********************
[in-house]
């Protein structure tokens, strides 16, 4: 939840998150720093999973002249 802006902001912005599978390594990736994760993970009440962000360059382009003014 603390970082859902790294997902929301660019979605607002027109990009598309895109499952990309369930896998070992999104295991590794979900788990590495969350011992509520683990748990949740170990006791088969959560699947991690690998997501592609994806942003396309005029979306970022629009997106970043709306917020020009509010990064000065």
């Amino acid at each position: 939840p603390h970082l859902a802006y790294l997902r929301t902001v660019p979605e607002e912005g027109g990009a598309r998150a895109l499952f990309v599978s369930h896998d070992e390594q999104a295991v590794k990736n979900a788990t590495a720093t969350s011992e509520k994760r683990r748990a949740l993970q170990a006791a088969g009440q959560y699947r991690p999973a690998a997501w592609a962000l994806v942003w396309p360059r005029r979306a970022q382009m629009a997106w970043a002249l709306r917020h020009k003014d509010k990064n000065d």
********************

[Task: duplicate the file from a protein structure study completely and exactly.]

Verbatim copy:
[in-house]
């Protein structure tokens, strides 16, 4: 939840998150720093999973002249 802006902001912005599978390594990736994760993970009440962000360059382009003014 603390970082859902790294997902929301660019979605607002027109990009598309895109499952990309369930896998070992999104295991590794979900788990590495969350011992509520683990748990949740170990006791088969959560699947991690690998997501592609994806942003396309005029979306970022629009997106970043709306917020020009509010990064000065």
């Amino acid at each position: 939840p603390h970082l859902a802006y790294l997902r929301t902001v660019p979605e607002e912005g027109g990009a598309r998150a895109l499952f990309v599978s369930h896998d070992e390594q999104a295991v590794k990736n979900a788990t590495a720093t969350s011992e509520k994760r683990r748990a949740l993970q170990a006791a088969g009440q959560y699947r991690p999973a690998a997501w592609a962000l994806v942003w396309p360059r005029r979306a970022q382009m629009a997106w970043a002249l709306r917020h020009k003014d509010k990064n000065d």